It has been tough for investors in Nigeria to keep the faith as weak oil prices, stagnant growth and high unemployment have cast a shadow over the country’s prospects.
But for those investors who intend to stick it out, this market could still prove to be worth the gamble.
Two of the steps that President Muhammadu Buhari needs to take to turn around the economy, which in September had shrunk 2% from a year ago, are a change in economic policy and a more focused attempt to diversify trade.
The West African country has a lot of potential. According to research by AfriCapital, the sub-Saharan consumer market is expected to grow by $645-billion (about R9-trillion) between now and 2025. Nigeria is expected to account for about 15% of that figure.
Looking at the country now, it is difficult to picture this materialising. The most populous country on the continent is facing a recession fuelled by failing oil and commodity prices. Although a recovery in the oil price could help Nigeria rise out of the economic ashes, it needs to wean itself off its dependence on oil.
Speaking at the South Africa-Nigeria banking and finance forum held in Sandton this week, Dele Babade, founder and CEO of AfriCapital, said: “The low-hanging fruit, from a long-term investment perspective, lies in solving the issues with infrastructure and power. Power has a knock-on effect on everything. It affects health, education and productivity.”
Nigeria has to fix its roads and logistics infrastructure to make trade more efficient. This, along with a railway system that links manufacturing plants to ports, would help boost the economy if the government could get it right, added Babade.
For portfolio investors seeking short-term returns, the situation in Nigeria does not present a particularly attractive opportunity. However, Old Mutual Investment Group – the largest asset manager in Africa, with assets under management of more than $50-billion – is planting its flag in Nigeria.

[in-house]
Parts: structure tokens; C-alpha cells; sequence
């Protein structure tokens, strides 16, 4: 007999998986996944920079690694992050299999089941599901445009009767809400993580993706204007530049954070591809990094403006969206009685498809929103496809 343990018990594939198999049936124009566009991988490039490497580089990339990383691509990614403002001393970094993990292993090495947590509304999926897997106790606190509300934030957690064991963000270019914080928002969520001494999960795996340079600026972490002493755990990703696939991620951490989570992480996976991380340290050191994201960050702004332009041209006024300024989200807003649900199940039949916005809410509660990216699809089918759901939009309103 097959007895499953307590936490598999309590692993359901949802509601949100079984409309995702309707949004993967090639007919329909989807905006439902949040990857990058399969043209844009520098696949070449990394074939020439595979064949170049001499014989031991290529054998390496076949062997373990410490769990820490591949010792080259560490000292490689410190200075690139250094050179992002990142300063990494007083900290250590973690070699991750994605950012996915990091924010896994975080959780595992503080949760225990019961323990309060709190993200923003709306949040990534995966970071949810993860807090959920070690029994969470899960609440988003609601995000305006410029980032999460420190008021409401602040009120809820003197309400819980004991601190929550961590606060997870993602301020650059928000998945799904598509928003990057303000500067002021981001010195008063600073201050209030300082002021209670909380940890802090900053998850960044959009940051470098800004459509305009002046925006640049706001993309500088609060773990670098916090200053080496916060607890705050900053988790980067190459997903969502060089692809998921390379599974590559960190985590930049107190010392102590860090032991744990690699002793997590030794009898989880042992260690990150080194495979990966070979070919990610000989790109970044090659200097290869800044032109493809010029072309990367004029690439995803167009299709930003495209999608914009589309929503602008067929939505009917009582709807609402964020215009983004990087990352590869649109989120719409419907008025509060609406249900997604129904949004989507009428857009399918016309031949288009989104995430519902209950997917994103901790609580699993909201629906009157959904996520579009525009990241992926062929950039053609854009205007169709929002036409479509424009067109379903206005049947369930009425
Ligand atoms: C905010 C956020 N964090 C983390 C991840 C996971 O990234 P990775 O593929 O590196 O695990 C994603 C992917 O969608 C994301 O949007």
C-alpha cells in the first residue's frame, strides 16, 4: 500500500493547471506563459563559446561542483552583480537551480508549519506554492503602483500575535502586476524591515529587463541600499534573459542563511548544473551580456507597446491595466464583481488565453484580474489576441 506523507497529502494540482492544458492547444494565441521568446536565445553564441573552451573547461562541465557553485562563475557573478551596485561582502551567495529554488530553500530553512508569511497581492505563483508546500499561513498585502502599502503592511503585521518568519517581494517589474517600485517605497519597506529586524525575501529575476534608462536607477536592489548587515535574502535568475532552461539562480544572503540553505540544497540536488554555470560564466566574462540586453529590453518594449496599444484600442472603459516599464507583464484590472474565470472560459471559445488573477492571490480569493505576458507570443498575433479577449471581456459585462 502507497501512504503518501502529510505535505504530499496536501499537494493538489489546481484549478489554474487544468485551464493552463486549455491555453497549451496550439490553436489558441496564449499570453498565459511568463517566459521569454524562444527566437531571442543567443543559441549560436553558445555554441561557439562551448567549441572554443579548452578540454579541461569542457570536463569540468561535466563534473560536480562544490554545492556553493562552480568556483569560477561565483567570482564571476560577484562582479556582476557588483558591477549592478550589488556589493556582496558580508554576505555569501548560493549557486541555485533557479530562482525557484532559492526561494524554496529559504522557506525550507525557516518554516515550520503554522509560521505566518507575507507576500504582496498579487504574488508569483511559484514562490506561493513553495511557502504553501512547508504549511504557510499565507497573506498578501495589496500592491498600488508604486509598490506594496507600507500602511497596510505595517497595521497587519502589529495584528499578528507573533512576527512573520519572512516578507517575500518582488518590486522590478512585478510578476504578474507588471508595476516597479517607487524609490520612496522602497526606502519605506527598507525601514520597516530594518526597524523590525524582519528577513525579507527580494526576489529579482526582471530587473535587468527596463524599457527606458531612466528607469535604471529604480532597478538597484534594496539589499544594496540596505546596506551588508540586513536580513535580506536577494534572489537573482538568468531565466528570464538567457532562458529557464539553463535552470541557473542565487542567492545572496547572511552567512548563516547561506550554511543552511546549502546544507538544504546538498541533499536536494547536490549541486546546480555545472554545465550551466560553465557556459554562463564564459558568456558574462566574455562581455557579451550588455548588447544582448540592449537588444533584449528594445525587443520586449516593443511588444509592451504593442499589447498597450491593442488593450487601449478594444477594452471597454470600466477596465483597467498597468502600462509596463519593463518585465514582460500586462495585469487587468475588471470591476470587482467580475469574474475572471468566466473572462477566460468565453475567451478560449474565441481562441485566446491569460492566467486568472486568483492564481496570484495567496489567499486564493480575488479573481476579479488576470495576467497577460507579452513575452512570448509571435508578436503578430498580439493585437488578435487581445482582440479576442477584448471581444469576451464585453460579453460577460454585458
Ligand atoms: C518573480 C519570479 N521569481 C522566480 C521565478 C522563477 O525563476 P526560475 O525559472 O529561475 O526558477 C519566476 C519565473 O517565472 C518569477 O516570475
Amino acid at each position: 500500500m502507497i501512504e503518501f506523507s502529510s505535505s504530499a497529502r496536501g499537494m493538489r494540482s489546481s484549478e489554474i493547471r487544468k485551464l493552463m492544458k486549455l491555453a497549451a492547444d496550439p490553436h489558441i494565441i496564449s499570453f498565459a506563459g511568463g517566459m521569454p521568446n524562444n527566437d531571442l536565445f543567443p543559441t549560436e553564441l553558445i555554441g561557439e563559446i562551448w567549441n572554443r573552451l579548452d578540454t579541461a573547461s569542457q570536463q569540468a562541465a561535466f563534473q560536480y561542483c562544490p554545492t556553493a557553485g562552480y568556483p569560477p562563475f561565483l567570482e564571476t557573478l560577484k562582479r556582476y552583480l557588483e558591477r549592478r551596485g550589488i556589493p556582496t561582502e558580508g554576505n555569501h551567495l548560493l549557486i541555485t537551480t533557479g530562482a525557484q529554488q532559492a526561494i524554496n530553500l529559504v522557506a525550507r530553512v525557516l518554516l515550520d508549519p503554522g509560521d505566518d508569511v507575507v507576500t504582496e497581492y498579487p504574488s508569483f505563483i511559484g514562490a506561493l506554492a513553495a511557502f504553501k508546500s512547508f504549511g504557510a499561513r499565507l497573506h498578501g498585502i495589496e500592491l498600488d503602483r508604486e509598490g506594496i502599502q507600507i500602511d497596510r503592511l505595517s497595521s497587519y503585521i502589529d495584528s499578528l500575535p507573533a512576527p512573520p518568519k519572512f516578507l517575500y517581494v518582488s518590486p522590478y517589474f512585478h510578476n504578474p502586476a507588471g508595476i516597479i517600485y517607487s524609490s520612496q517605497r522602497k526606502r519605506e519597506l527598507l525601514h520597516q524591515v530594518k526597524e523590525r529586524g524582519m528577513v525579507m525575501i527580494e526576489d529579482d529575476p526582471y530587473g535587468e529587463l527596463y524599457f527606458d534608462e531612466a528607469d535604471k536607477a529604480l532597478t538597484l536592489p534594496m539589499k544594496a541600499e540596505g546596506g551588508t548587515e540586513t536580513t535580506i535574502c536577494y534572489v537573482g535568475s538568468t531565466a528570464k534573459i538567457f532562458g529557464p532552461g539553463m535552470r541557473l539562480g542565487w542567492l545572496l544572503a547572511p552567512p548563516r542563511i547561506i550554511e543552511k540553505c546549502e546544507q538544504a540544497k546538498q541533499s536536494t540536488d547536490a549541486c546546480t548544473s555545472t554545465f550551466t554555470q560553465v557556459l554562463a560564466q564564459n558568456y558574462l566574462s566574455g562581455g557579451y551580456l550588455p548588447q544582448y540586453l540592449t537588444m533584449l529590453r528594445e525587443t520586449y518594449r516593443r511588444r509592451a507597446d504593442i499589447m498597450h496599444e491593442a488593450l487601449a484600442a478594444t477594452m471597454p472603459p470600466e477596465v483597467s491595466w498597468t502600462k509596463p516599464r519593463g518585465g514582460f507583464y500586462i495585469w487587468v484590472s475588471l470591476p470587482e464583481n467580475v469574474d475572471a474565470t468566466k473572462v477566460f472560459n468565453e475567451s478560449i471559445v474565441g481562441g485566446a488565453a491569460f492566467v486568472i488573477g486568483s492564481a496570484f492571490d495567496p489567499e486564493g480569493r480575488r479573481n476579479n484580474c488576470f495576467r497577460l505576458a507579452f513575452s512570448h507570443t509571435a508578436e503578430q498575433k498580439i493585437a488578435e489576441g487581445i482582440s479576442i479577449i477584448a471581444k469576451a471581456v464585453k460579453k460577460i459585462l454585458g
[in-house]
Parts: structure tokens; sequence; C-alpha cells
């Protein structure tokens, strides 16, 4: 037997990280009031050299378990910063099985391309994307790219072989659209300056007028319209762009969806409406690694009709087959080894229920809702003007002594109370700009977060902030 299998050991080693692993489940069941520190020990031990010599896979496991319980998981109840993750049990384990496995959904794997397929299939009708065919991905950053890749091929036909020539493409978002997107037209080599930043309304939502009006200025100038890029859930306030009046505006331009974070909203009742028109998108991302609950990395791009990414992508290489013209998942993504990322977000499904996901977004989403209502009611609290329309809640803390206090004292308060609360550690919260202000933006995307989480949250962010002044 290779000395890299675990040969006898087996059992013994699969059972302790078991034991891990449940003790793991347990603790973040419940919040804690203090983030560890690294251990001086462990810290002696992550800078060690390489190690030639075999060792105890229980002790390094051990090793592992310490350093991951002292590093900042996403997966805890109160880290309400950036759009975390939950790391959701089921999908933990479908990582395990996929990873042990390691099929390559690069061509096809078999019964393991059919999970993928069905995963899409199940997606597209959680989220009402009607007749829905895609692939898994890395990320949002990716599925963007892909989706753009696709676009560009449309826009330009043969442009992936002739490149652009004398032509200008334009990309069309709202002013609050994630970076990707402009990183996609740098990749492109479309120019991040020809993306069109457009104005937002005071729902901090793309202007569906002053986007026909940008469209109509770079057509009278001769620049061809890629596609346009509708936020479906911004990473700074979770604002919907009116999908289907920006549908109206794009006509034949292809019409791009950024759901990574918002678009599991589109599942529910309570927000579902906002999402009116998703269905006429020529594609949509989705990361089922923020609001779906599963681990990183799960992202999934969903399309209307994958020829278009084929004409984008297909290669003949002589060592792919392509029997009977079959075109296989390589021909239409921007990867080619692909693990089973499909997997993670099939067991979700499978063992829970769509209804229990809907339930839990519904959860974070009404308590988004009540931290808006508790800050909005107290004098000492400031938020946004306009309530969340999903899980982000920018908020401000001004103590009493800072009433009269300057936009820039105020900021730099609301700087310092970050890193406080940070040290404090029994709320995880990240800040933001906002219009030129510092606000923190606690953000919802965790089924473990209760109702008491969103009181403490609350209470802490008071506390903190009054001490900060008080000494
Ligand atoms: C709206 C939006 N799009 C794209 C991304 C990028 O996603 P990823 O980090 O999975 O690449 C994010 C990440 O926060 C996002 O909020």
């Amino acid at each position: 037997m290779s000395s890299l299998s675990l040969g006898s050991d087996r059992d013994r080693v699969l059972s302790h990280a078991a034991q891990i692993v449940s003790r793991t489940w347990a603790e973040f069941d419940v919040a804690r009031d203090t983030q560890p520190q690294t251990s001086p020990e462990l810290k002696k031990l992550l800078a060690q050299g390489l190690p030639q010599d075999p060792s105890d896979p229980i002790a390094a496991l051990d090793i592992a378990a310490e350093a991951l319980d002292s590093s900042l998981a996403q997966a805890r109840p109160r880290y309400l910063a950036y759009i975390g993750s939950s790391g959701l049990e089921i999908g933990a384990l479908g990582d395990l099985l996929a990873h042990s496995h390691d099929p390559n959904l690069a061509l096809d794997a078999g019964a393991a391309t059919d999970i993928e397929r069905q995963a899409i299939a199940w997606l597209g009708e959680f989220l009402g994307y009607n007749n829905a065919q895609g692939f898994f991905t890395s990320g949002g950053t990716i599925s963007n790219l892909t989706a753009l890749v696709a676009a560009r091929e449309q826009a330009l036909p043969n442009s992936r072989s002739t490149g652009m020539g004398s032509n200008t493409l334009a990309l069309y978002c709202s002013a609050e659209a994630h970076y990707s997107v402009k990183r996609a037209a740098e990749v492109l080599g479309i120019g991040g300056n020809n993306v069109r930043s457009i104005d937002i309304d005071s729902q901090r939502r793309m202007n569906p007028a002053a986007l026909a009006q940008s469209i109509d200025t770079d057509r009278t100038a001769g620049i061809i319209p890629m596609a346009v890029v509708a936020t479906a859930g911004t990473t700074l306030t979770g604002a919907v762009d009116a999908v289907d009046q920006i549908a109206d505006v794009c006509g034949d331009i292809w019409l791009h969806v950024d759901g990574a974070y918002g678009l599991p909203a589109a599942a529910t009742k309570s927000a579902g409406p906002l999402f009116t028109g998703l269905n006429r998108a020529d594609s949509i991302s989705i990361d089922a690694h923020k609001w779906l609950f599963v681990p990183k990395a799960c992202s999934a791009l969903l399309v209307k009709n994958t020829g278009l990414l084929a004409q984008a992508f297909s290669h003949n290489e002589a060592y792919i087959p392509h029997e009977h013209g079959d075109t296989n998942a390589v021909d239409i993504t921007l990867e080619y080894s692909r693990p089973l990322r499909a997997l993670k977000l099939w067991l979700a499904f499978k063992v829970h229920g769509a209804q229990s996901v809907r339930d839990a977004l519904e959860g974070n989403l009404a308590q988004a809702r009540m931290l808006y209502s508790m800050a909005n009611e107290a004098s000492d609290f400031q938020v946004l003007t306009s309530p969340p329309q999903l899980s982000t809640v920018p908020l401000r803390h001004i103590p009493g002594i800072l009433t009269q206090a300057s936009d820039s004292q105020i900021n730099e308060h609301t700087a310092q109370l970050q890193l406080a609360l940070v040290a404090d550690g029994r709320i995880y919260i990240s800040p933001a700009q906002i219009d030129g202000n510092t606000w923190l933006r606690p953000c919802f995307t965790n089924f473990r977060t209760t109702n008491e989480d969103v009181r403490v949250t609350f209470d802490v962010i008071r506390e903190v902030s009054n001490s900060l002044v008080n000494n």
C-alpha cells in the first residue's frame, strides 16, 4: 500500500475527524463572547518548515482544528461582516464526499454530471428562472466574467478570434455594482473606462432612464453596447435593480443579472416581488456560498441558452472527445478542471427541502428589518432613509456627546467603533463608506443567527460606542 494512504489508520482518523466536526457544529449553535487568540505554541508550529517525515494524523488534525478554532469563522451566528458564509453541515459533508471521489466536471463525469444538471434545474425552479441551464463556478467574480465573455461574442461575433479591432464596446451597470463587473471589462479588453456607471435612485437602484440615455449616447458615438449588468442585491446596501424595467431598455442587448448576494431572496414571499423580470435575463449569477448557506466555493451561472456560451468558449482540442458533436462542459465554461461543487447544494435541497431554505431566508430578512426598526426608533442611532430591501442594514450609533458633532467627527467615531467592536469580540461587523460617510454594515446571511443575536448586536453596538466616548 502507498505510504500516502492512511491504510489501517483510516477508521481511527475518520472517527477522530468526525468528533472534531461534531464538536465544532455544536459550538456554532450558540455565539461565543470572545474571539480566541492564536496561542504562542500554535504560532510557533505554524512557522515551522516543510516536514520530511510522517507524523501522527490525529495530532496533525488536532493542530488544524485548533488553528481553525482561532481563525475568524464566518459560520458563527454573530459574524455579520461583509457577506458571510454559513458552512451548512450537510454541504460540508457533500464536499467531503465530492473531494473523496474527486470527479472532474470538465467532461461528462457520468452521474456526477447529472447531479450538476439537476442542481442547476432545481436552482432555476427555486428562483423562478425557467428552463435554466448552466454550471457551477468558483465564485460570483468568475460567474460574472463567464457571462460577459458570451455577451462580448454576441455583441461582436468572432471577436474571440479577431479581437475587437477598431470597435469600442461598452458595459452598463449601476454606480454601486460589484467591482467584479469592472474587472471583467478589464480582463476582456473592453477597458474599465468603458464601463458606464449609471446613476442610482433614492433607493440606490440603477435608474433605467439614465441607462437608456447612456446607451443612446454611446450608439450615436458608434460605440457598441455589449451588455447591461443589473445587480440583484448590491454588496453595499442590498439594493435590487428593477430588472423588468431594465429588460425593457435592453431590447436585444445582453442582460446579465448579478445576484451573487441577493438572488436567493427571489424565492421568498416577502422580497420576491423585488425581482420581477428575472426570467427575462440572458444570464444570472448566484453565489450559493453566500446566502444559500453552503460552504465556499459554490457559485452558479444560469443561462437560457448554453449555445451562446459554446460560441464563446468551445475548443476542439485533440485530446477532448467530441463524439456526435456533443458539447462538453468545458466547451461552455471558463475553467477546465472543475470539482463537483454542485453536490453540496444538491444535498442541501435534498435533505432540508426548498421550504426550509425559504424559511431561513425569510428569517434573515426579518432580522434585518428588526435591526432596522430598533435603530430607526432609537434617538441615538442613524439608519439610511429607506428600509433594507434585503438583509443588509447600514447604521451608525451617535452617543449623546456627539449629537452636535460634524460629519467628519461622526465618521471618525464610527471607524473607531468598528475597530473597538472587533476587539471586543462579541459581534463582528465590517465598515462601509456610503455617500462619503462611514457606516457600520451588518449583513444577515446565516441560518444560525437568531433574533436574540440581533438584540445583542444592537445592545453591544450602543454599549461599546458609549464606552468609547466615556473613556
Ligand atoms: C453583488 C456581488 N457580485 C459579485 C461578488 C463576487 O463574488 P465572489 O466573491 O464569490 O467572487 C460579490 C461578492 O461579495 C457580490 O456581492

Hywel George, the group’s director of investments, said it could invest in very long-dated assets on behalf of life policyholders because their contribution time frame was long-term. “In the meantime, we can invest in things like illiquid assets. So we’ve been investing in infrastructure, real estate, power deals and agriculture,” said George. The group has also invested in equities, bonds and credit.
The gap in the group’s portfolio has been Nigeria. But it is going in on the asset management and life insurance side. “The reasons are fairly obvious in terms of the potential in capital markets in Nigeria, particularly for a life insurer in Nigeria,” said George.
Nigeria is still very much a cash-based economy… Most customers still prefer cash because they appreciate the face-value component.
“While we’re keen to deploy business and client capital in Nigeria, we are also invested right now in assets in Nigeria. There are many challenges when it comes to investing in Nigeria as well as the rest of the continent.”
But George admitted that investment was difficult without having strategic partnerships.
South Africa is seen as a key partner in assisting Nigeria in terms of getting businesses up and running and the presence of South African firms is seen as an asset in terms of assisting with skills transfer.
However, Babade said, those venturing into the Nigerian market should be careful not to be perceived as the new “colonialists”.
Foreign investors considering investing in Nigeria have to look beyond the current macroeconomic shock. The government plans to boost the economy by taking advantage of the expanding middle class, which a lot of banks are also eyeing for growth opportunities.
A report released by Ericsson earlier this year showed that 53% of Nigeria’s adult population had a bank account, and only about 42% of the banked population uses online banking. Most Nigerians still prefer using cash.
“Nigeria is still very much a cash-based economy,” said Ade Shonubi, MD of the Nigeria Interbank Settlement System. “Most customers still prefer cash because they appreciate the face-value component.”
KPMG’s Africa Banking Customer Satisfaction Survey shows that Nigeria has 148million cellphone users. Of those, about 92million access the internet on their phone. But this had not been particularly profitable for the banks, said Shonubi.
One of the barriers the report unearthed was that customers found it difficult to navigate online and on mobile banking platforms. As a result, they simply gave up.
The challenge for banks is to improve in three areas: experience, trust and accessibility. Getting these right will ensure that their clients use their online and mobile banking platforms.
“Banks need to find solutions that are as close as possible to cash. They need to think like the people instead of trying to come up with solutions they can’t sell to customers simply because they worked elsewhere,” said Shonubi.
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